Nigeria and its dilemma of inflation

DESPITE the government’s commitment to reducing inflation, prices of commodities keep rising in Nigeria as the value of Naira erodes nearly on a monthly basis.

The National Bureau of Statistics released the inflation data for October which indicates that inflation has risen to 11.61 from 11.24 in September.

That’s about 3.2 per cent higher than it was in September and 5.4 per cent higher than it was in August. This is perceived as a direct effect of the closure of land borders in August by the Federal Government.

The Central Bank of Nigeria apparently had hoped the initiative would improve both the demand and supply of locally manufactured commodities such as rice. The effect was soon to be noticed by Nigerians when food prices started increasing in the market.

According to a report by Proshare, the price of a 50kg bag of imported rice, which was selling at N14,500 before the closure of the border, now sells for N27,000. Locally produced rice has not been left out of the party as the price of Lake Rice, a product of an alliance between Lagos State and Kebbi State, has increased by 22 per cent to N16,500 from N13,500 before the closure of the border. There are those who sell it at as high as N19,000.

2019 Inflation Rate

The spike in the price of rice in the market is linked to the principle of demand and supply. A restriction on the importation of a commodity translates into dipping supplies. This then leads to an increase in price because of unmet demands. As a result, a single commodity such as rice which is a staple food can push the headline inflation high if not taken care of appropriately.

According to the United States Department of Agriculture (USDA), Nigeria is still unable to meet up with its local rice demand. Nigeria’s local production for 2017/2018 is 4.73 million metric tons while it imported 2.1 million metric tons and its domestic consumption was estimated as 6.9 million metric tons.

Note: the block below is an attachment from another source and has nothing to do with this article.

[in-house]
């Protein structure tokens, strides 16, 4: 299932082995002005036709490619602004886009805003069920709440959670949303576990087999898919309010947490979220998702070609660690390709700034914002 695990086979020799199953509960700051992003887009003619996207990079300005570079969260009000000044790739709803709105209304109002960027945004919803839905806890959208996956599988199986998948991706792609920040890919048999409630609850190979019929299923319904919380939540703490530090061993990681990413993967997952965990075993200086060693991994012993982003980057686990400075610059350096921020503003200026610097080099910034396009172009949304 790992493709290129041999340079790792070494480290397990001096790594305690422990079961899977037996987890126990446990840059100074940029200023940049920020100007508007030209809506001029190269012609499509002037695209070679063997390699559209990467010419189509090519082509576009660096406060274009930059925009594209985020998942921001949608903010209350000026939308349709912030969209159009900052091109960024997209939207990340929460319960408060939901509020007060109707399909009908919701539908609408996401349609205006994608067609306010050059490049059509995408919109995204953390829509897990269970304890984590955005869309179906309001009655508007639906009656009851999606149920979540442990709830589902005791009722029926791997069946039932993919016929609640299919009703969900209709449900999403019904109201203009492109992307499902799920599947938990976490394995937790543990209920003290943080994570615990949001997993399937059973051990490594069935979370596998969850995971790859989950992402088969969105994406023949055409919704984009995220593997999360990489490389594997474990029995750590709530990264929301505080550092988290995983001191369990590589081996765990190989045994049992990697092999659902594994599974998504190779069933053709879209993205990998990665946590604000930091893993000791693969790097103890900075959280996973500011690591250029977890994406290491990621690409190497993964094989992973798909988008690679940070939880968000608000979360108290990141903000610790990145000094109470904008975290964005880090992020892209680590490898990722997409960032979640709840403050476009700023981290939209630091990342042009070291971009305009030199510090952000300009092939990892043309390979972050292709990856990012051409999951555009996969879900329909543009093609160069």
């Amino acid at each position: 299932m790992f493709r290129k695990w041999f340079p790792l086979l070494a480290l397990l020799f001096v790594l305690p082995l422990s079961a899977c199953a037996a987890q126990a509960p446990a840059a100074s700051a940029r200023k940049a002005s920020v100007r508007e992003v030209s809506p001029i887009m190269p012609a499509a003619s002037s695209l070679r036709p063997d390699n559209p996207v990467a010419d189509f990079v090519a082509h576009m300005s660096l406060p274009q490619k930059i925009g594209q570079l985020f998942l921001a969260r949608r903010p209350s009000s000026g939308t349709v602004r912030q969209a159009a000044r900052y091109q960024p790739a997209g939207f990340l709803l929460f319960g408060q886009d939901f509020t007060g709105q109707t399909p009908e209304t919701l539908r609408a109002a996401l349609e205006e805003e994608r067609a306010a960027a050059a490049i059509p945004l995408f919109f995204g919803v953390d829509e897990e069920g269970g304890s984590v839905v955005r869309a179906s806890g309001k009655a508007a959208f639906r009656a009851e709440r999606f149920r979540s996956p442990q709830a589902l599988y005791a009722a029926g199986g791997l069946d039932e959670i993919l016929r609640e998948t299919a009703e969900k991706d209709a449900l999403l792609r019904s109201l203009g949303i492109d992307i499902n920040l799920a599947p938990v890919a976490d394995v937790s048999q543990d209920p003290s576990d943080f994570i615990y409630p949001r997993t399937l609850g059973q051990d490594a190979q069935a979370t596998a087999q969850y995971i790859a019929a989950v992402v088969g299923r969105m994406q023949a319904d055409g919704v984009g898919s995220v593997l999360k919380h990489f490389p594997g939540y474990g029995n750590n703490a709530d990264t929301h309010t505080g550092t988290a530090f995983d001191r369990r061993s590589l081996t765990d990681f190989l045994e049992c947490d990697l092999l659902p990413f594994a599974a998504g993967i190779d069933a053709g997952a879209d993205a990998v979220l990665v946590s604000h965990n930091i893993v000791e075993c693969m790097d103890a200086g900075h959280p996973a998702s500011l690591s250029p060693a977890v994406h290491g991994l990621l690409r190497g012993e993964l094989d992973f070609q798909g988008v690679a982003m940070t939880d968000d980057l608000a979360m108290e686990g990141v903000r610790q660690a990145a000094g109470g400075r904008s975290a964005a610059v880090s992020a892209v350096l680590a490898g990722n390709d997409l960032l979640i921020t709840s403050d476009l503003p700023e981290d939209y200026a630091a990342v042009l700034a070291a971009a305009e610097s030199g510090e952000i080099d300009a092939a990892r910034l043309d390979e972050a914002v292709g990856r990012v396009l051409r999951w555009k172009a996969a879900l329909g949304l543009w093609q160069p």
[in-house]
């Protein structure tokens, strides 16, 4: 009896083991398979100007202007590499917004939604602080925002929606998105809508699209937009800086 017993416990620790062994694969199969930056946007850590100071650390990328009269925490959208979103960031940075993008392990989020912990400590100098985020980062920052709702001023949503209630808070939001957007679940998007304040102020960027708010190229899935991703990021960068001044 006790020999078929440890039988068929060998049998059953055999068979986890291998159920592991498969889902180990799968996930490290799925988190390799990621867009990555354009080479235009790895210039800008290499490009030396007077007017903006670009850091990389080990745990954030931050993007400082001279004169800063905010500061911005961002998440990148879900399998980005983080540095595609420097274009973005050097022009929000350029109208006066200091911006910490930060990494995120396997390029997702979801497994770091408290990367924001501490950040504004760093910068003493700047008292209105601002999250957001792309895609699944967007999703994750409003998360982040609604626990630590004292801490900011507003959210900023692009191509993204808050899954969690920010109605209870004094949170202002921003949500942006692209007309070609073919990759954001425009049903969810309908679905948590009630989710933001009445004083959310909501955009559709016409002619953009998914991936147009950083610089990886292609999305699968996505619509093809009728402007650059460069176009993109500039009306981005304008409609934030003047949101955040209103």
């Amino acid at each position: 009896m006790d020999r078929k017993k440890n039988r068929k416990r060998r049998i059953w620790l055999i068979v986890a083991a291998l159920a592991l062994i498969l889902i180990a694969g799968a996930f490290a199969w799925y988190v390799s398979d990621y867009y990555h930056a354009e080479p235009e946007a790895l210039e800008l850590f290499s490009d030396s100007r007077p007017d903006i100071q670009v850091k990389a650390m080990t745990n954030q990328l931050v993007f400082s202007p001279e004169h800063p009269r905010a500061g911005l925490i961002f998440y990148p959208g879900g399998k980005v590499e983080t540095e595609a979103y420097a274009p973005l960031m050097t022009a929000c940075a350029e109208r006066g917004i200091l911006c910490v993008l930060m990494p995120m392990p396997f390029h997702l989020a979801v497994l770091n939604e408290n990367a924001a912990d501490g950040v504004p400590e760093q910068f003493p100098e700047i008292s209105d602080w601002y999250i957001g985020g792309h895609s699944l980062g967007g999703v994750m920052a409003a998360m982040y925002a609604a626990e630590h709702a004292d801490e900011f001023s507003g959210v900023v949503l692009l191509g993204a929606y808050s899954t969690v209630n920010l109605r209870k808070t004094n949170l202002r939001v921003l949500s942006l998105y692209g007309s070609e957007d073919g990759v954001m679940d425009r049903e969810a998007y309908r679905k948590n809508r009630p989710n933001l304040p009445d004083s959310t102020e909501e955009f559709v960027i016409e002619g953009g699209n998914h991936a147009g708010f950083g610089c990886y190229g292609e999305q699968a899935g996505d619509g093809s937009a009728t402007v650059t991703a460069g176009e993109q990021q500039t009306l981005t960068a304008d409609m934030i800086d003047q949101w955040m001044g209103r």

In 2018/2019, Nigeria’s local production increased to 4.79 million metric tons, while its import rose to 1.8 million metric tons and its domestic consumption increased to 7.0 million metric tons.

On the 15th of October, CBN governor, Godwin Emefiele called on Rice Millers Association of Nigeria and other stakeholders in the rice production sector not to increase the price of rice due to border closure. He claimed that the border closure is meant to benefit Nigerians and promote the growth of the country’s economy. A further claim was made that the policy will ensure Nigeria is self-sufficient in rice production.

    This looks like a clear attempt to shift the blame of a bad policy on the millers and stakeholders.

    In a recent tweet by the apex bank, it claimed that “CBN Intervention funds to farmers will bring down the cost of production. “Price hike on rice is a temporary phenomenon that will fizzle out soon,” the tweet says. The CBN acknowledges price hike as a result of the border closure which has had a ripple effect on the inflation rate on all items.

    To take cues from India, the Asian country is known for its great onion crisis. Local production of onions doesn’t meet up with its demand and this has caused more than a 200 per cent surge in onion prices. This, of course, had an adverse effect on Indian headline inflation. To fix the crisis and curb increasing prices, India planned to import 100,000 tons of onions to increase the supply and distribution of onions to meet up with its demand. This strategy will surely place an ease on the price of onions in India and improve the distribution of onions in the country.

    Nigeria still has a long way to go in terms of enhancing local production and meeting up with its demand and local consumption. If it must continue to close its borders, it must put in place strategies to increase supply and reduce the cost of production.


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